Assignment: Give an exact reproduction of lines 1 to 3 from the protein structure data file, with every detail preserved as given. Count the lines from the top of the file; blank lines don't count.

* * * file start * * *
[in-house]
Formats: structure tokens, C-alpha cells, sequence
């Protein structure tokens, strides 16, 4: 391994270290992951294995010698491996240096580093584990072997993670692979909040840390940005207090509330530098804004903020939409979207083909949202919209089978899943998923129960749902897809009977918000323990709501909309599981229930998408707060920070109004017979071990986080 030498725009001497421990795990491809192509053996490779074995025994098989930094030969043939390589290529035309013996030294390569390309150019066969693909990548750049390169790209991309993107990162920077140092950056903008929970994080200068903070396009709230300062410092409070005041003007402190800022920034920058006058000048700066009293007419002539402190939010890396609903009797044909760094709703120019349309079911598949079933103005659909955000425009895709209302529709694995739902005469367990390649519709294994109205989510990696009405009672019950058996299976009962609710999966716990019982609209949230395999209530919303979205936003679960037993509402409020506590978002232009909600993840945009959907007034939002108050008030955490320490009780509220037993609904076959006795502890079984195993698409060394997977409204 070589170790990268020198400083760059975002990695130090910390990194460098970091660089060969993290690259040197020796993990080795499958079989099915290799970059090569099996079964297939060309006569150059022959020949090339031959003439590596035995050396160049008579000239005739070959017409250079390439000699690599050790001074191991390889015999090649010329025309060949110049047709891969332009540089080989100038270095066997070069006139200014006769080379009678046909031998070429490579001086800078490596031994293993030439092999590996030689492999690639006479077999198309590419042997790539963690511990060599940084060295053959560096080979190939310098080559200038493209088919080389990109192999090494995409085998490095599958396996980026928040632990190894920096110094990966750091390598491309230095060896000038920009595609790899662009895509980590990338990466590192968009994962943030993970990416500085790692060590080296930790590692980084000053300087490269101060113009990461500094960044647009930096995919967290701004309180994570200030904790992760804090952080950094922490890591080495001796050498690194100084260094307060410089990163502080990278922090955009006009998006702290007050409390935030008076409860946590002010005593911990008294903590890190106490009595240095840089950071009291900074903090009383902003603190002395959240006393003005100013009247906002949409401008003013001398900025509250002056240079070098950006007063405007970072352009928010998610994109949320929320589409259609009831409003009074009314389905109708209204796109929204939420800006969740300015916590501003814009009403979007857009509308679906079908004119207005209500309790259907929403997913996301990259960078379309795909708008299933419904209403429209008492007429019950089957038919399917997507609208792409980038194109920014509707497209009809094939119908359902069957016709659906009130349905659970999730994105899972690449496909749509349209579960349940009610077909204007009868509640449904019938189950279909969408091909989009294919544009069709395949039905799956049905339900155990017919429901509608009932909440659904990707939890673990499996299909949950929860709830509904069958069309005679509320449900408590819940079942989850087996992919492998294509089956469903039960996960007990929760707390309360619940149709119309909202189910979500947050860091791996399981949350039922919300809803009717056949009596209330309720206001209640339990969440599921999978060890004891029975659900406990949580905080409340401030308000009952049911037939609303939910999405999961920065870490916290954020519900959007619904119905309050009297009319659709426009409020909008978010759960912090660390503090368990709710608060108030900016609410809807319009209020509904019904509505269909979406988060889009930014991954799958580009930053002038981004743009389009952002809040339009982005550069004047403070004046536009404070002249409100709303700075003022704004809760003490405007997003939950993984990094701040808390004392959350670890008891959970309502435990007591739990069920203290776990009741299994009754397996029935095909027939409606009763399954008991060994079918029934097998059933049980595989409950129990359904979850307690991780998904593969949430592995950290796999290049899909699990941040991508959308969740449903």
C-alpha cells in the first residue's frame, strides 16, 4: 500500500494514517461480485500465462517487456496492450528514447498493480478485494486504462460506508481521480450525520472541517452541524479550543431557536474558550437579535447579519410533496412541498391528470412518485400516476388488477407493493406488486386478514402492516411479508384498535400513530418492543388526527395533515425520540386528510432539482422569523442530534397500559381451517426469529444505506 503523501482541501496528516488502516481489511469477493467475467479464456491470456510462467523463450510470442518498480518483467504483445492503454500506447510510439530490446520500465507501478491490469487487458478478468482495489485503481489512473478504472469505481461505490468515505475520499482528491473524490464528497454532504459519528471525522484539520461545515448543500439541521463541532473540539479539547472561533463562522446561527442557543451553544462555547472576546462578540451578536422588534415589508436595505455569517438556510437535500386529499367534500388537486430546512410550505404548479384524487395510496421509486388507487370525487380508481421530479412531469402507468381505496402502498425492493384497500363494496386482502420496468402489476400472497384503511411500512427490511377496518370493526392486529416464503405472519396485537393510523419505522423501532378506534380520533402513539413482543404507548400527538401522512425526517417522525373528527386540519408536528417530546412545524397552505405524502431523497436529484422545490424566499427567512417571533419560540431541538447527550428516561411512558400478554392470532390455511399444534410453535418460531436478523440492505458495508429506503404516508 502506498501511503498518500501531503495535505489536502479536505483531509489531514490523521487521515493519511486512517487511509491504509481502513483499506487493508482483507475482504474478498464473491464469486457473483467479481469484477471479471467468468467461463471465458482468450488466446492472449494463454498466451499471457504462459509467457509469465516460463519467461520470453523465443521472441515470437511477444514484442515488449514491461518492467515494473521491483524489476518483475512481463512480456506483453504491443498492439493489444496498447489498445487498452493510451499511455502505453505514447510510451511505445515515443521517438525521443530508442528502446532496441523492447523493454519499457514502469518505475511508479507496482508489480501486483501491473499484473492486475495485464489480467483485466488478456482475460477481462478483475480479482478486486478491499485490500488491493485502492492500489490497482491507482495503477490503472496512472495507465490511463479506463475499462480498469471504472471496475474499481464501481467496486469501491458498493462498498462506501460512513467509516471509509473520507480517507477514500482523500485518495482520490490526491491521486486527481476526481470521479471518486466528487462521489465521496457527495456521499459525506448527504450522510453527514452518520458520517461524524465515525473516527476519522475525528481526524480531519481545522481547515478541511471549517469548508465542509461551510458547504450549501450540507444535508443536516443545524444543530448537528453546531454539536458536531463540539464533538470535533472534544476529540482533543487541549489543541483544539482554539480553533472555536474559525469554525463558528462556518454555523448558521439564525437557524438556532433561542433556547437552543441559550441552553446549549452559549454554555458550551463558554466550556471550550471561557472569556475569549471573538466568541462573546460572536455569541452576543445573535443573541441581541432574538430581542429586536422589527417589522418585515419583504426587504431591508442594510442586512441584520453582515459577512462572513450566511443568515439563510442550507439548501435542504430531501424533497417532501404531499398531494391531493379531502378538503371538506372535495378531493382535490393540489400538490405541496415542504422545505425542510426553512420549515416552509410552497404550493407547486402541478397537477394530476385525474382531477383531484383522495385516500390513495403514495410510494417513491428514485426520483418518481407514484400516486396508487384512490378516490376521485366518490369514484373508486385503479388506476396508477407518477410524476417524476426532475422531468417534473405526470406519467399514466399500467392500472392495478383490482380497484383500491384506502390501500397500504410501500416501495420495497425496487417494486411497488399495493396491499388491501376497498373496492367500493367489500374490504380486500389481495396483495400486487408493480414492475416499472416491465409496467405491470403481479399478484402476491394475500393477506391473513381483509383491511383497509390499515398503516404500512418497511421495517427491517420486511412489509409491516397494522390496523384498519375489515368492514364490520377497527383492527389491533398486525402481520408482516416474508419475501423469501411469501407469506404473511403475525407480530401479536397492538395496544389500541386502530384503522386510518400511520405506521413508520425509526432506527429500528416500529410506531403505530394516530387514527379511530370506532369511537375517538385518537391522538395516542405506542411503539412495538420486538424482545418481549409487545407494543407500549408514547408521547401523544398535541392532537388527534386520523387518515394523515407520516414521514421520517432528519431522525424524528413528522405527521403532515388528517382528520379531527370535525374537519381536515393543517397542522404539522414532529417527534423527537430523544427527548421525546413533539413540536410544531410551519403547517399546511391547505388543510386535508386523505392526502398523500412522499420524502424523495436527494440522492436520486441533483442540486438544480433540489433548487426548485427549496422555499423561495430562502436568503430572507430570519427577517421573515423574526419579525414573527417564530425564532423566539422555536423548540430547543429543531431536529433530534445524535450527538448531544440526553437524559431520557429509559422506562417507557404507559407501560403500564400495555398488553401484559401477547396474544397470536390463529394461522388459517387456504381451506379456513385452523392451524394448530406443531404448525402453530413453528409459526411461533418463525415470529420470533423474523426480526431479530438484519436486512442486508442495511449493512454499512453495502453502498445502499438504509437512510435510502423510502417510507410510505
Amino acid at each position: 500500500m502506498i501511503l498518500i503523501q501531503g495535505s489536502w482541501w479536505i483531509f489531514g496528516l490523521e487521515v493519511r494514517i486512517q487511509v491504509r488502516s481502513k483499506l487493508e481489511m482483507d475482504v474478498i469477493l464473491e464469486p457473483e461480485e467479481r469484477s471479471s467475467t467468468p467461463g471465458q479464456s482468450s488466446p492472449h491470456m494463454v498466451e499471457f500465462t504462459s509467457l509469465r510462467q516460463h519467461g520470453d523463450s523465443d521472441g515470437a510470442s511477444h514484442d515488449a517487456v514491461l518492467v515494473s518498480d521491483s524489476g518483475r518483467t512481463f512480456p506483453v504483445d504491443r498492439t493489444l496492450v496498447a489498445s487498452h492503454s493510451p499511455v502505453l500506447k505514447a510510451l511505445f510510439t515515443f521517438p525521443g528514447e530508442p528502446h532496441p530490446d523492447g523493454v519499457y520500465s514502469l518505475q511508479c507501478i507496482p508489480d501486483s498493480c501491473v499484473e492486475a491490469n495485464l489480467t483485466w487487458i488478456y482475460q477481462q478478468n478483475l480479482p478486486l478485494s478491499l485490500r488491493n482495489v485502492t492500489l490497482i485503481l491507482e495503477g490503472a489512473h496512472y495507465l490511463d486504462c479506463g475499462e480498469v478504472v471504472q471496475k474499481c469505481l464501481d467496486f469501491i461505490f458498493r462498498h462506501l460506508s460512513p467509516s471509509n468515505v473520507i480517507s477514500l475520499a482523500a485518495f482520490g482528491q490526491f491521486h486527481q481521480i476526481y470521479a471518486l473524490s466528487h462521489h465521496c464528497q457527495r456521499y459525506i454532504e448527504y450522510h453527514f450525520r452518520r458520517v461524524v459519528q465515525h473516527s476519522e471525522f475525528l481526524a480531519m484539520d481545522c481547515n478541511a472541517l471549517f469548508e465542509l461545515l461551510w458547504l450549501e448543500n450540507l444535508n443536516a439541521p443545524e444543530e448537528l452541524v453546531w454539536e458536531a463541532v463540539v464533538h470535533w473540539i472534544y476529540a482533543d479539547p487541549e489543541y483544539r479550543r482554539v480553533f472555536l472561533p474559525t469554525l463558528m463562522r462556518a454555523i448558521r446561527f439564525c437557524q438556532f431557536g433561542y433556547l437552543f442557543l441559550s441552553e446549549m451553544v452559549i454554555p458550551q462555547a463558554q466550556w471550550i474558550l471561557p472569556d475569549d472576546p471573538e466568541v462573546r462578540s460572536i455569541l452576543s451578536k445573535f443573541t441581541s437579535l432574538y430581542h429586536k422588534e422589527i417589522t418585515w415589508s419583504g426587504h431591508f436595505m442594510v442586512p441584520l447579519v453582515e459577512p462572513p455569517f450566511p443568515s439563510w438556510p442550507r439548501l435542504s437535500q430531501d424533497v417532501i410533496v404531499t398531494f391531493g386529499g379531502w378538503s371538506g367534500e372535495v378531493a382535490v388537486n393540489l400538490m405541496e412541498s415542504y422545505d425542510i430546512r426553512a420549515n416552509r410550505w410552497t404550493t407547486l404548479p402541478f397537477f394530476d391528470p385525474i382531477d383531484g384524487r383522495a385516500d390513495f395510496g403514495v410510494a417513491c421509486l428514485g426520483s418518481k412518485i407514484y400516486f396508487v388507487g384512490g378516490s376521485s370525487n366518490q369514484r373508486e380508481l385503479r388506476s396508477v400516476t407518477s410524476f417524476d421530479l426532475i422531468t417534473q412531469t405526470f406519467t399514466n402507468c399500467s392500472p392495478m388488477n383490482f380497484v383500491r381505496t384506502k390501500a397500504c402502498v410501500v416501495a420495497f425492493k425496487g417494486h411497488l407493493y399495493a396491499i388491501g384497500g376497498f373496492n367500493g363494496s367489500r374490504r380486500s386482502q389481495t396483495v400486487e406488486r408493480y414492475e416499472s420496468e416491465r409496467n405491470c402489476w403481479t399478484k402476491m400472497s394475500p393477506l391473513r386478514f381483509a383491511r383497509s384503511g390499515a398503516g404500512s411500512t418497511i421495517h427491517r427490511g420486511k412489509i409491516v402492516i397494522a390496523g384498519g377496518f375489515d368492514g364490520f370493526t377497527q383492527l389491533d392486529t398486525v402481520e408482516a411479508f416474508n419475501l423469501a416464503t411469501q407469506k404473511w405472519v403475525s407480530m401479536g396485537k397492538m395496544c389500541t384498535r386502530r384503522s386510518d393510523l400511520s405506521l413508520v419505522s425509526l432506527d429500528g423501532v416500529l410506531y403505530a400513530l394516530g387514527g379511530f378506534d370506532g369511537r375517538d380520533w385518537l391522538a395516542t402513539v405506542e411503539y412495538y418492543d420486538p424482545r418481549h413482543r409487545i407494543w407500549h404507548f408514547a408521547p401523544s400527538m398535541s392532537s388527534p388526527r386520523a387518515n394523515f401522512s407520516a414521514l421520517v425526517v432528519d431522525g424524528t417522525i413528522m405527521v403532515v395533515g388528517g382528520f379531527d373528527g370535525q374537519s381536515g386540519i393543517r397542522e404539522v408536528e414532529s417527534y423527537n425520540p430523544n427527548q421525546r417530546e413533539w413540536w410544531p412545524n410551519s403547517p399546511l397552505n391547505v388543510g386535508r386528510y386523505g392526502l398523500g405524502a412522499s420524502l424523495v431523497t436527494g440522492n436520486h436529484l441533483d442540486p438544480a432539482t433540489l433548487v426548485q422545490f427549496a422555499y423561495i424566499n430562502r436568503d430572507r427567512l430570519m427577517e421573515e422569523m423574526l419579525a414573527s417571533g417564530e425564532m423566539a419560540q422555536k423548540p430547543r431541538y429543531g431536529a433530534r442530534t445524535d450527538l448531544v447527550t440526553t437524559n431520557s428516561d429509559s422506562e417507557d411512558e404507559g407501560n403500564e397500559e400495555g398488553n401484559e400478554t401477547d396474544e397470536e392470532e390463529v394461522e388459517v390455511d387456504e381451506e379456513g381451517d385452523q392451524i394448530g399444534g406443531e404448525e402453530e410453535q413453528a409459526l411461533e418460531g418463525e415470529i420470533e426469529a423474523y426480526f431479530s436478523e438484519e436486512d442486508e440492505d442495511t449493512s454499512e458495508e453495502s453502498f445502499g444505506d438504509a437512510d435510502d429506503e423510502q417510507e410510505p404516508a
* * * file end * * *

[in-house]
Formats: structure tokens, C-alpha cells, sequence
């Protein structure tokens, strides 16, 4: 391994270290992951294995010698491996240096580093584990072997993670692979909040840390940005207090509330530098804004903020939409979207083909949202919209089978899943998923129960749902897809009977918000323990709501909309599981229930998408707060920070109004017979071990986080 030498725009001497421990795990491809192509053996490779074995025994098989930094030969043939390589290529035309013996030294390569390309150019066969693909990548750049390169790209991309993107990162920077140092950056903008929970994080200068903070396009709230300062410092409070005041003007402190800022920034920058006058000048700066009293007419002539402190939010890396609903009797044909760094709703120019349309079911598949079933103005659909955000425009895709209302529709694995739902005469367990390649519709294994109205989510990696009405009672019950058996299976009962609710999966716990019982609209949230395999209530919303979205936003679960037993509402409020506590978002232009909600993840945009959907007034939002108050008030955490320490009780509220037993609904076959006795502890079984195993698409060394997977409204 070589170790990268020198400083760059975002990695130090910390990194460098970091660089060969993290690259040197020796993990080795499958079989099915290799970059090569099996079964297939060309006569150059022959020949090339031959003439590596035995050396160049008579000239005739070959017409250079390439000699690599050790001074191991390889015999090649010329025309060949110049047709891969332009540089080989100038270095066997070069006139200014006769080379009678046909031998070429490579001086800078490596031994293993030439092999590996030689492999690639006479077999198309590419042997790539963690511990060599940084060295053959560096080979190939310098080559200038493209088919080389990109192999090494995409085998490095599958396996980026928040632990190894920096110094990966750091390598491309230095060896000038920009595609790899662009895509980590990338990466590192968009994962943030993970990416500085790692060590080296930790590692980084000053300087490269101060113009990461500094960044647009930096995919967290701004309180994570200030904790992760804090952080950094922490890591080495001796050498690194100084260094307060410089990163502080990278922090955009006009998006702290007050409390935030008076409860946590002010005593911990008294903590890190106490009595240095840089950071009291900074903090009383902003603190002395959240006393003005100013009247906002949409401008003013001398900025509250002056240079070098950006007063405007970072352009928010998610994109949320929320589409259609009831409003009074009314389905109708209204796109929204939420800006969740300015916590501003814009009403979007857009509308679906079908004119207005209500309790259907929403997913996301990259960078379309795909708008299933419904209403429209008492007429019950089957038919399917997507609208792409980038194109920014509707497209009809094939119908359902069957016709659906009130349905659970999730994105899972690449496909749509349209579960349940009610077909204007009868509640449904019938189950279909969408091909989009294919544009069709395949039905799956049905339900155990017919429901509608009932909440659904990707939890673990499996299909949950929860709830509904069958069309005679509320449900408590819940079942989850087996992919492998294509089956469903039960996960007990929760707390309360619940149709119309909202189910979500947050860091791996399981949350039922919300809803009717056949009596209330309720206001209640339990969440599921999978060890004891029975659900406990949580905080409340401030308000009952049911037939609303939910999405999961920065870490916290954020519900959007619904119905309050009297009319659709426009409020909008978010759960912090660390503090368990709710608060108030900016609410809807319009209020509904019904509505269909979406988060889009930014991954799958580009930053002038981004743009389009952002809040339009982005550069004047403070004046536009404070002249409100709303700075003022704004809760003490405007997003939950993984990094701040808390004392959350670890008891959970309502435990007591739990069920203290776990009741299994009754397996029935095909027939409606009763399954008991060994079918029934097998059933049980595989409950129990359904979850307690991780998904593969949430592995950290796999290049899909699990941040991508959308969740449903």